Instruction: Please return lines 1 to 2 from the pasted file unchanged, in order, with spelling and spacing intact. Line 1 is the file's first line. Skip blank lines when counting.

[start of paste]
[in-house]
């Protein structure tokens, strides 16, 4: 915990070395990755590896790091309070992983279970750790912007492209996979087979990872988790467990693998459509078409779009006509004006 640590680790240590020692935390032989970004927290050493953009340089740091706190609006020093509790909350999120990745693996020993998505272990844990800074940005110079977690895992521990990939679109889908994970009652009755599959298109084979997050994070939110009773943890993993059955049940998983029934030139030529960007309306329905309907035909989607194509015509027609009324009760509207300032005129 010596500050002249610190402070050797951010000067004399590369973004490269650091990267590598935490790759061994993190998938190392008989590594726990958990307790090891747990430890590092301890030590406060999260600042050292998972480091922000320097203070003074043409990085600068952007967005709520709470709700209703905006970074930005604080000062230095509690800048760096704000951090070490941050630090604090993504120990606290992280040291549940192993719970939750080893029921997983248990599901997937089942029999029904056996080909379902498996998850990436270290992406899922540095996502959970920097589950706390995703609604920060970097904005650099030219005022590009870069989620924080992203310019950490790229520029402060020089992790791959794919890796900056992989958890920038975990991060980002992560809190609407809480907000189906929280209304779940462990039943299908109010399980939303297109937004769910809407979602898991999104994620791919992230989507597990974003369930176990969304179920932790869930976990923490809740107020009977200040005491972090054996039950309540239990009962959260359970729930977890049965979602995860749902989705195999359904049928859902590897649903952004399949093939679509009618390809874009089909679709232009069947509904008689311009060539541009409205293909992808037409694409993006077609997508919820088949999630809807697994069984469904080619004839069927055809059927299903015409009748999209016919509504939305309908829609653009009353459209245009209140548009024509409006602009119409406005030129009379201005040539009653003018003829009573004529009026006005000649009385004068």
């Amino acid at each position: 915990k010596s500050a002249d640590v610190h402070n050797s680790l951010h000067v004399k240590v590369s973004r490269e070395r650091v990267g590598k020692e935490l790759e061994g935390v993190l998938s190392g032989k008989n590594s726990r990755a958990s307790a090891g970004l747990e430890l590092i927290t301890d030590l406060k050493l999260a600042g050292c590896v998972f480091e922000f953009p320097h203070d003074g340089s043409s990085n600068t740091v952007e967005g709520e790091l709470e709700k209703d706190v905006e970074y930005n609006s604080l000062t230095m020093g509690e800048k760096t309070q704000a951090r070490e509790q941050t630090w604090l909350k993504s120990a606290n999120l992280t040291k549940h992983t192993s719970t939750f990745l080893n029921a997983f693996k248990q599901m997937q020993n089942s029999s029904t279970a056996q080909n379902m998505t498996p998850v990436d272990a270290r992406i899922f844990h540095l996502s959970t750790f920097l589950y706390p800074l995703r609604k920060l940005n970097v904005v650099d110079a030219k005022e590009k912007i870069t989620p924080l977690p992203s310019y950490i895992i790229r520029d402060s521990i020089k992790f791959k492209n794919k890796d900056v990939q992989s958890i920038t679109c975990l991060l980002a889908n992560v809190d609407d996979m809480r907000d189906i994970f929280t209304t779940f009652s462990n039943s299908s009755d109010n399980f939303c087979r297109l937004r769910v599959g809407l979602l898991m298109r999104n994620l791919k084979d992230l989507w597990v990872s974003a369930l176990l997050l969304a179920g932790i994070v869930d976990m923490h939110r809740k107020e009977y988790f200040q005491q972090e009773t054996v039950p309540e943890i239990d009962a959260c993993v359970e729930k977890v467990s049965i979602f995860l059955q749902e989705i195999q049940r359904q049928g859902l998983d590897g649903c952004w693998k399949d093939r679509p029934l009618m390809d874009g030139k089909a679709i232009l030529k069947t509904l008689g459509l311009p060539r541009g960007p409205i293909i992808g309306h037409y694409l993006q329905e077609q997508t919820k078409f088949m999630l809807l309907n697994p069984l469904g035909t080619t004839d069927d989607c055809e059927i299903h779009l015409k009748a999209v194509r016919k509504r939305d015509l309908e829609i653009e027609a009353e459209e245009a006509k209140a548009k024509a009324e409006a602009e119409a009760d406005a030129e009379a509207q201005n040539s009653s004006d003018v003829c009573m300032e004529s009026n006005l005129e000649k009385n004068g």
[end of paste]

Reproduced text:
[in-house]
């Protein structure tokens, strides 16, 4: 915990070395990755590896790091309070992983279970750790912007492209996979087979990872988790467990693998459509078409779009006509004006 640590680790240590020692935390032989970004927290050493953009340089740091706190609006020093509790909350999120990745693996020993998505272990844990800074940005110079977690895992521990990939679109889908994970009652009755599959298109084979997050994070939110009773943890993993059955049940998983029934030139030529960007309306329905309907035909989607194509015509027609009324009760509207300032005129 010596500050002249610190402070050797951010000067004399590369973004490269650091990267590598935490790759061994993190998938190392008989590594726990958990307790090891747990430890590092301890030590406060999260600042050292998972480091922000320097203070003074043409990085600068952007967005709520709470709700209703905006970074930005604080000062230095509690800048760096704000951090070490941050630090604090993504120990606290992280040291549940192993719970939750080893029921997983248990599901997937089942029999029904056996080909379902498996998850990436270290992406899922540095996502959970920097589950706390995703609604920060970097904005650099030219005022590009870069989620924080992203310019950490790229520029402060020089992790791959794919890796900056992989958890920038975990991060980002992560809190609407809480907000189906929280209304779940462990039943299908109010399980939303297109937004769910809407979602898991999104994620791919992230989507597990974003369930176990969304179920932790869930976990923490809740107020009977200040005491972090054996039950309540239990009962959260359970729930977890049965979602995860749902989705195999359904049928859902590897649903952004399949093939679509009618390809874009089909679709232009069947509904008689311009060539541009409205293909992808037409694409993006077609997508919820088949999630809807697994069984469904080619004839069927055809059927299903015409009748999209016919509504939305309908829609653009009353459209245009209140548009024509409006602009119409406005030129009379201005040539009653003018003829009573004529009026006005000649009385004068």